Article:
One night, Robinson's group encountered two wolves and a bear. The wolves attacked their guide, wounding him before Friday shot and killed one. The other wolf was scared by the gun and fled. Friday then noticed a bear that was minding his own business and walking away from their group. Wanting to entertain everyone, he harassed the bear and had it chase him up a tree, where he teased and tricked it before killing it.
Robinson and his group have to deal with the unpredictable forces of nature, from cold weather and snow to wild beasts. The story about the bear is an odd one, in which a man shows his superiority to the animal by teasing it before killing it. The lack of care that the men show to the bear is oddly reminiscent of the lack of care that Robinson and the other Europeans show to the natives, though it is not at all clear that such a parallel is intended by Defoe.
The group journeyed on and encountered many more wolves, which they shot at to scare away. They came across the corpses of two men eaten by wolves and soon found themselves surrounded by hundreds of hungry wolves in a forest. They circled around their horses and shot at the wolves. Robinson ignited a line of gunpowder on the ground that scared many of them away, and the group survived the fight.
The encounter with the wolves is even more dangerous than any run-in with strange wild beasts that Robinson feared so much during his prior journeys. This raises the question of whether Defoe is simply trying to pack more action into his novel or if he is suggesting that Robinson perhaps should have stayed on his island, that this experience is another result of a mistake. Either way, Robinson again uses ingenuity to save the day.
Robinson and his fellow travelers finally made it to France and stopped in Toulouse, where the townspeople informed Robinson that his guide was foolish to lead him the way he had, through an area notorious for dangerous wolves. They told Robinson that he was exceedingly lucky to have survived.
Robinson characteristically makes a mistake, trusting a guide who led him by a very dangerous path. Nonetheless, Robinson survived against the odds, perhaps thanks to divine providence.
From there, Robinson had an uneventful journey back to England, where he saw the kind widow again. He decided to sell his Brazil plantation and settled in England, taking care of his two nephews. One he "bred up as a gentleman," and the other went to sea as a sailor.
Robinson now settles into a comfortable life in England, the sort of life offered by his parents that he originally ran from. It seems as if providence has taught him his lesson and, in response to his turn to Christianity, rewarded him. His two nephews show the two different paths Robinson himself chose between so long ago: a stable life at home or an adventurous one at sea.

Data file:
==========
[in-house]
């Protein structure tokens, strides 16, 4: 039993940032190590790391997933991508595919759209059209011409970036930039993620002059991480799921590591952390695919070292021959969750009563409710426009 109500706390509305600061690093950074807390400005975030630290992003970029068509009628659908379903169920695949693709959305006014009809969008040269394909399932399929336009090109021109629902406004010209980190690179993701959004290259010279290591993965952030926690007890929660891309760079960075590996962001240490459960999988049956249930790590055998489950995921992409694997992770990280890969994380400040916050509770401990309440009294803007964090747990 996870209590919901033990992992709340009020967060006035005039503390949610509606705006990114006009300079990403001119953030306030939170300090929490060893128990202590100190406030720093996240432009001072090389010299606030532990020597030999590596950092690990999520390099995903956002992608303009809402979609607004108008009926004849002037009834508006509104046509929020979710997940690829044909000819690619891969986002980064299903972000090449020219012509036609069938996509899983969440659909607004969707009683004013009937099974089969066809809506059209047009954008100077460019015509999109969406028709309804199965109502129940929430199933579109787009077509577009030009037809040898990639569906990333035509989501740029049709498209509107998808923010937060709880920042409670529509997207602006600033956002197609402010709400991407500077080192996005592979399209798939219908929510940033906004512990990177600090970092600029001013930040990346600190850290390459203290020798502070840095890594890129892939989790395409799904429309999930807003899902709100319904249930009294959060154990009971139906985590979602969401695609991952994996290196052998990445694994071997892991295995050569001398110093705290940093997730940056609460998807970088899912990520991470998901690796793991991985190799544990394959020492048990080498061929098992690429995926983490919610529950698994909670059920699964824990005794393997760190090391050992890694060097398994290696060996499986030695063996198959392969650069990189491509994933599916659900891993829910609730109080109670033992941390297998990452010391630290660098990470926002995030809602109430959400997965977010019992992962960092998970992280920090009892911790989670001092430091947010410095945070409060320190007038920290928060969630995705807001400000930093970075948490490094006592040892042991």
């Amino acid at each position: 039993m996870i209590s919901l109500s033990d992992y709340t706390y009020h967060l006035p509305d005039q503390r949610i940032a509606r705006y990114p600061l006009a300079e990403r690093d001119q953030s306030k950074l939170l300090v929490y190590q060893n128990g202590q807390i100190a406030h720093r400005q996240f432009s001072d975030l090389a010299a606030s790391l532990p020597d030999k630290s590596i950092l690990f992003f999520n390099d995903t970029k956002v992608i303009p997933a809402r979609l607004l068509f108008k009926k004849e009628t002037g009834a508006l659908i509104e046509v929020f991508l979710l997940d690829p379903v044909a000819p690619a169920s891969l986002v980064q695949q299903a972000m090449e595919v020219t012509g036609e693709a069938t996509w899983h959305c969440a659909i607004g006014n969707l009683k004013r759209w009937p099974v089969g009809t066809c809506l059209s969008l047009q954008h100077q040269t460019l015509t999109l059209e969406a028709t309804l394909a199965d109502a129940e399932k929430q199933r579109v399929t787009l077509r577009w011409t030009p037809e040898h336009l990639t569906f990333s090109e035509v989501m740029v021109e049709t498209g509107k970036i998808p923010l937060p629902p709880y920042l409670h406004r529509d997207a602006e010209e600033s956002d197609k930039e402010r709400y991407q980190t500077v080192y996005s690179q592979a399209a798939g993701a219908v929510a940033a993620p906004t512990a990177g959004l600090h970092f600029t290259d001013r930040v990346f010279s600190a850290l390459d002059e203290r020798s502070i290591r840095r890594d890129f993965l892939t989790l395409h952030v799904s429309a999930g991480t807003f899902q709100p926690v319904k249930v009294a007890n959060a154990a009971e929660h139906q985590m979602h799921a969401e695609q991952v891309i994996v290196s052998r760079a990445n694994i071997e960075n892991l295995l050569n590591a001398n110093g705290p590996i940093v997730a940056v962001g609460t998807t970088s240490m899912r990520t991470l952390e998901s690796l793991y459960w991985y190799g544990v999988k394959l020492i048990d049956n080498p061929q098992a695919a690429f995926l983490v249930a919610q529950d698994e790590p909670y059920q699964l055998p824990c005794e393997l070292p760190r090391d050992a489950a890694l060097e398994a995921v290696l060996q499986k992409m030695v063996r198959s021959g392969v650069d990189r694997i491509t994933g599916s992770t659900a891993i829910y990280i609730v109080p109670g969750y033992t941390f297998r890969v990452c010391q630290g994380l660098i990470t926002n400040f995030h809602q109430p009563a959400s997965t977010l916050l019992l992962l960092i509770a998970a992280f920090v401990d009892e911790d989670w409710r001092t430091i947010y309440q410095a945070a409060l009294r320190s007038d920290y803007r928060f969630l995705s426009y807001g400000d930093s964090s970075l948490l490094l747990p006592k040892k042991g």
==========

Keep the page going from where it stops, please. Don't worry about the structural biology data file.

Though comfortably established in England, Robinson could not help but want to go to sea again. The widow dissuaded him from this for about seven years, during which time Robinson married and had two sons and a daughter. But after his wife died, Robinson decided to join his nephew on a trading ship to the East Indies.
Yet even after all of his dangerous adventures—even after he married and had children—Robinson cannot be content with a comfortable life at home. In fact, his interest in his comfortable life is so meager that he never even gives the name of his wife or his children, and leaves his children to go on more adventures. It is unclear how to interpret Robinson's choices here, as they seem to stand in contrast to his progression over the novel and his realizations on the island. How is it any less of a sin for him to leave his children to go on an adventure than it was for him to refuse to listen to his parent's advice. It seems almost as if Defoe was struggling at the end of the novel with an issue that afflicts many a blockbuster novel or film: the need to create a cohesive narrative being in tension with the desire to create room for a sequel. It is worth noting that Robinson's lack of care for the society in which he finds himself in England does again raise the question of whether he was better off leaving the island and the solitary life he loved.
Robinson summarizes this journey, during which he revisited his island, where the Spaniards had established a successful colony (with the English mutineers working under them). He learned that they had fended off attacks from various Caribbean natives and left them with supplies and two workmen he brought from England.
Robinson's island, once a wilderness where he had to lead a self-sufficient life all alone, now has its own small society, as it has been turned into a colony. This also suggests that Robinson wouldn't actually have been able to continue to live a solitary life on the island even had he stayed.
Then, Robinson sailed to Brazil, and sent more supplies, animals, and even women on a boat to the island. But he says that all of the details of these events—in addition to the battles between the island colonists and "Carribees"—will be told more fully in a sequel to this account.
Again, Robinson turns his haven of individualism into a fully-fledged, well-populated colony. Unable to stay satisfied with a comfortable, ordinary life, Robinson has plenty more adventures to tell the reader about in a future story.